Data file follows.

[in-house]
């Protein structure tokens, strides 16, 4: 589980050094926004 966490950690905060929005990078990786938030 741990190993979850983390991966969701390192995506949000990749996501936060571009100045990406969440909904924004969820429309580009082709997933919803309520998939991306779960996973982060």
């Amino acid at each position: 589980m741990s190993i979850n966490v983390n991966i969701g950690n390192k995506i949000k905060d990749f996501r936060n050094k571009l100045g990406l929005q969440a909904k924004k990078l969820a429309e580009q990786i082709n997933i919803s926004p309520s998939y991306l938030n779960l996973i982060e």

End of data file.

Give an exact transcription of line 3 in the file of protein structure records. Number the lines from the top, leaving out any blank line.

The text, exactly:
């Amino acid at each position: 589980m741990s190993i979850n966490v983390n991966i969701g950690n390192k995506i949000k905060d990749f996501r936060n050094k571009l100045g990406l929005q969440a909904k924004k990078l969820a429309e580009q990786i082709n997933i919803s926004p309520s998939y991306l938030n779960l996973i982060e």